I had the privilege of attending WordCamp Europe 2019 this past weekend, thanks to the team at Wordfence who flew me out there & paid for my ticket. I was very humbled to be able to take this opportunity and can’t express my gratitude enough to both Wordfence, and to the awesome WordCamp Europe team who did a fantastic job at organising the conference.
I’ve only attended a handful of WordCamps, and this one was certainly the biggest (and indeed, the biggest ever if the reported stats are correct). The conference spanned Thursday – Saturday at the Estrel Hotel in Berlin, with the usual contributor day on the Thursday and then three tracks & three workshop rooms across both core conference days. There were also numerous other areas to interact with, including the WP Café and Wellness Centre, which I unfortunately didn’t get the opportunity to use but was thrilled to hear about.
As I was still officially working while I was in Berlin I didn’t get chance to see as many talks as I’d wanted to, but those I did catch include:
Jenny Beaumont’s Doing it Wrong — this was a really insightful talk on some of the mistakes that she’d made over the course of her career so far, including how freelancing shaped her as a person and how work/life balance doesn’t really exist. I wouldn’t normally go to a more ‘personal’ talk like this but I had a feeling it would be interesting (and I wasn’t wrong).
John Jacoby’s Advanced database management for plugins — a talk on the legacy ways in which WordPress sets up and interacts with its core database tables, how this impacts upon plugin authors (smooshing everything in to the current WordPress database structure) and how we might move forward with this using Jacoby’s new database management code.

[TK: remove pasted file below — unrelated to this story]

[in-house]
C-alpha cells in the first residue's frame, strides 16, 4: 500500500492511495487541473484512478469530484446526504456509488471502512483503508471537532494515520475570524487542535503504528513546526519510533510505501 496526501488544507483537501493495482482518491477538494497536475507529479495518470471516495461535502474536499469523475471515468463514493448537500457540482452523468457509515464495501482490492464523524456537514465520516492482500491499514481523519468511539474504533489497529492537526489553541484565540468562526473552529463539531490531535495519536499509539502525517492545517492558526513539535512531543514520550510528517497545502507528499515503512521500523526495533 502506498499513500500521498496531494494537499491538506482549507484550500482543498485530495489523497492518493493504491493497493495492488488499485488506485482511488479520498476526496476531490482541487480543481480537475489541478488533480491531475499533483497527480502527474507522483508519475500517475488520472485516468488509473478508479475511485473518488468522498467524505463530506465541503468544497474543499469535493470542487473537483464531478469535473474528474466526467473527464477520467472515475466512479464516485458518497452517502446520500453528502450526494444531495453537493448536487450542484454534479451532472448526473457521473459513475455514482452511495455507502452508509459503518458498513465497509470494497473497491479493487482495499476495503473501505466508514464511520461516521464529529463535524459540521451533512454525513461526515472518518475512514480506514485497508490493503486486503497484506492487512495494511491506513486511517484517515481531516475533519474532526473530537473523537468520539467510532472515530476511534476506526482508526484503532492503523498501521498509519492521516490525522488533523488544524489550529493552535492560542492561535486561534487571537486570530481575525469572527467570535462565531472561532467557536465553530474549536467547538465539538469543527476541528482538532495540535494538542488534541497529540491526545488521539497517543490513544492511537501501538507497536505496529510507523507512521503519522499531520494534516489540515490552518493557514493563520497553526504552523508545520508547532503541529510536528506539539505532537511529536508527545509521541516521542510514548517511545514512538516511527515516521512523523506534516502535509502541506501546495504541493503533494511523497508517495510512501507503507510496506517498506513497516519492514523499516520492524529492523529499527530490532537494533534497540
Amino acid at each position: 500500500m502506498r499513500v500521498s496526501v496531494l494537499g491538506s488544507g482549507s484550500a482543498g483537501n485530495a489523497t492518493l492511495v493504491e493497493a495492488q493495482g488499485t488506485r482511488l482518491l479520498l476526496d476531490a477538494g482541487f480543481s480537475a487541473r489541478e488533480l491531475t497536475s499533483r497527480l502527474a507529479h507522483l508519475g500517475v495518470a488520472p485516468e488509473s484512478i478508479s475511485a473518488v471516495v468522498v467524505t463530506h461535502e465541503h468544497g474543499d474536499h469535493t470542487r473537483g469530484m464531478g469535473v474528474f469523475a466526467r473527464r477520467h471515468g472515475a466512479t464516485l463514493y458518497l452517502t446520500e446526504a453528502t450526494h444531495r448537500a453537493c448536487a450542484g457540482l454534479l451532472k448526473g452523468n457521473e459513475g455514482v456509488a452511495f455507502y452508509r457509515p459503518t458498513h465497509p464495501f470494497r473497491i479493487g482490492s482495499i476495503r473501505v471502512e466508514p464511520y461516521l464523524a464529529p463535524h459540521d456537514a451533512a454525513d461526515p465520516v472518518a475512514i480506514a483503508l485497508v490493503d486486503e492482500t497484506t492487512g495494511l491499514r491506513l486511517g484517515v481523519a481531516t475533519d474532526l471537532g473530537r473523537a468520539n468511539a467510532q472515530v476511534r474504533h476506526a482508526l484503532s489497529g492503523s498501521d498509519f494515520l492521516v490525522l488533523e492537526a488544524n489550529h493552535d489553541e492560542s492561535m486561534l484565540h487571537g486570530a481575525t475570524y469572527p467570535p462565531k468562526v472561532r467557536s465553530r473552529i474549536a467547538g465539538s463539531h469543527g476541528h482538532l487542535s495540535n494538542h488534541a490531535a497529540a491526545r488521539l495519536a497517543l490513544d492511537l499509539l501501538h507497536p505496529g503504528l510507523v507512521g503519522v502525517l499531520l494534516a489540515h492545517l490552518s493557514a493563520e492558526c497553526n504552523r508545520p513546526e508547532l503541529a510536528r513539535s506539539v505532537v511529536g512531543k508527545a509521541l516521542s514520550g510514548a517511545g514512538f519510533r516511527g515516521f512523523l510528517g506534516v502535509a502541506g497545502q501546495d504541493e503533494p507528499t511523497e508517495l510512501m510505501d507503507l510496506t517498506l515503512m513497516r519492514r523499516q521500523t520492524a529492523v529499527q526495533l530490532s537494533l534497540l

Juliette Reinders Folmer’s Modernising WordPress, plugins, and themes — this broke down some of the new functionality available to us in PHP7. This wasn’t quite what I’d anticipated; I had expected some more specific use-case examples of upgrading or modernising older plugins and themes. However, it did introduce me to a couple of PHP7 features that I’d not come across, so beneficial all the same.
As well as those ‘on the day’ talks, I have since caught up with a couple of other talks via the WCEU Livestream, which is a fantastic way of getting in on the WordCamp action without having to travel or pay out; absolutely love that this makes the shared knowledge more accessible to WordPress users who otherwise might not have the privilege of seeing these talks.
During the course of the conference I also had the pleasure of chatting with Mark Maunder, founder & CEO of Defiant (Wordfence) for the Wordfence podcast. We chatted about — surprise surprise — pipdig and their misbehaviour, which we simultaneously released information on back in March of this year. If you’re interested in watching our chat, keep an eye on twitter as I’ll push that link when it goes live.
In addition to the superb range of talks & my chat with Mark, I had the absolute pleasure of attending the WCEU after party, which has been heralded by many as one of the most successful WordCamp after parties of all time. The theme was “80s” and Gaz and I got very much into the swing of things in full costume.
I know that in the days following the party there has been some controversy over some of the content of the after party show, in particular some felt that the female dancers were unnecessarily sexualised/objectified. While I understand that these concerns are valid and heartfelt, I do feel that sometimes in our hurry to cover up something that might be offensive, we forget to check whether or not the people actually involved feel affected. If we cover everything “sexy” (arbitrary at best) we take away the choice from those who actually might enjoy performing in such a way and demonise their profession unnecessarily.
However, I also recognise that I spent the night dancing around in a see-through neon tutu, so might not be best placed to offer an unbiased take on this…
All in, a cracking WordCamp, and I’m looking forward to WordCamp 2020 in Porto, Portugal!